Carbon dioxide emissions from the iron and steel industry are closely link to levels of production. As output increases alongside economic recovery, emissions too have grown from last year.
SBB 26 January The European Union’s iron and steel industry emitted approximately 250-275m tonnes of carbon dioxide in 2010, a year-on-year increase of some 20%, according to first estimates by Steel Business Briefing. The figure includes emissions from sintering and coking as well as ironmaking, steelmaking and scrap melting.
This means around 1.16-1.45 tonnes of CO2 were produced on average for every tonne of crude steel produced. 172.9m t of crude steel were produced by EU steelmakers in 2010, Worldsteel figures show.
However, the average figure hides the differences between the relatively low-emission scrap-EAF production and carbon intensive integrated production. Furthermore the average masks a division within integrated producers between those with relatively clean modern facilities and those with more polluting plants.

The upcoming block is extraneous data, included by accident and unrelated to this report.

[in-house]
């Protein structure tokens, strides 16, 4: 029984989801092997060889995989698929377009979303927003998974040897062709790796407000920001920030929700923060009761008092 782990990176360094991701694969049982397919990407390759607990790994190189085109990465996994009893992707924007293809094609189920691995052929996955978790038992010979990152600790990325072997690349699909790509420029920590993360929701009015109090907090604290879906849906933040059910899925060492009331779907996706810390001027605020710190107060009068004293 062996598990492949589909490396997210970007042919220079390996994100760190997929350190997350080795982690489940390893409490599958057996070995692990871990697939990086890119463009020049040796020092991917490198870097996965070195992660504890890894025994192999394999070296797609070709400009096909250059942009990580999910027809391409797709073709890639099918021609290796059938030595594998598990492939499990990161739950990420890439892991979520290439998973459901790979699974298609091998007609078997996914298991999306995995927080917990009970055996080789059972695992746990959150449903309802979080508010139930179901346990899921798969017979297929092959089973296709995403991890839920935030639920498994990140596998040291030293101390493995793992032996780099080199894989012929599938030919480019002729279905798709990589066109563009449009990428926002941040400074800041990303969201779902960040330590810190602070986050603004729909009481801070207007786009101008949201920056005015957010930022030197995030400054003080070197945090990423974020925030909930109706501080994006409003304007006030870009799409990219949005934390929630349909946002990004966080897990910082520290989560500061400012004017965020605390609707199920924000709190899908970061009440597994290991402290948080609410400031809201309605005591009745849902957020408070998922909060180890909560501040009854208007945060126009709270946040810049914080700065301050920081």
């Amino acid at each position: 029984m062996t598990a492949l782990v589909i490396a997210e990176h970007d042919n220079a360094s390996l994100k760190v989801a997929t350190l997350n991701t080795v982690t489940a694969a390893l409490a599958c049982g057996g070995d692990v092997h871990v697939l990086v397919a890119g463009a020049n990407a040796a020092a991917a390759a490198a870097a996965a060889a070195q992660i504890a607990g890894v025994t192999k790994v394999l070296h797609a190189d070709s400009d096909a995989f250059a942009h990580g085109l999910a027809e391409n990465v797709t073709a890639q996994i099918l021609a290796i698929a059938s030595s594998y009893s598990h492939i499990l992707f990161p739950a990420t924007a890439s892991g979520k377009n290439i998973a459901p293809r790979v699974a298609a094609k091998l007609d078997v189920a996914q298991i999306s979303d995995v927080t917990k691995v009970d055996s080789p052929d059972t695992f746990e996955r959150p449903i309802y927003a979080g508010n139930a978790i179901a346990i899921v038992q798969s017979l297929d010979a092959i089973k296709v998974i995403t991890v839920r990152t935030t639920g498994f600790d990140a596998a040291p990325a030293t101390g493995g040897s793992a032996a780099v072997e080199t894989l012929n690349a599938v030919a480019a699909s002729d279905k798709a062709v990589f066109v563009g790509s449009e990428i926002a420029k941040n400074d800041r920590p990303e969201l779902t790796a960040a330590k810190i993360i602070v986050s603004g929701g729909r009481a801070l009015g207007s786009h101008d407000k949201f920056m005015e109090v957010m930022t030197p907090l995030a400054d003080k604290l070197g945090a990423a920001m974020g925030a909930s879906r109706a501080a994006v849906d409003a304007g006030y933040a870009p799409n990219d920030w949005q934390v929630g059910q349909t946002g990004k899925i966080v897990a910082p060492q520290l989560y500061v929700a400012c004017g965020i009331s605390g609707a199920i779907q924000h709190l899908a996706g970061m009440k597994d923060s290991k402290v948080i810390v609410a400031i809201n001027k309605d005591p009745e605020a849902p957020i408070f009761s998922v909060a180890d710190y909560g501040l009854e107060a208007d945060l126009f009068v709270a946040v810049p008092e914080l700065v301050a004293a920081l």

Under the European Emissions Trading System (ETS) European steelmakers must use carbon credits to account for their emissions. Currently the industry is allocated sufficient free credits to account for their emissions. However, from 2013 they will be allocated credits up to the level of set benchmarks.
EU member states have agreed benchmarks which, according to Eurofer, are unachievable by even the cleanest plants in the industry. It has proposed its own benchmarks, based on the 10% of plants in each sector which emit the least CO2.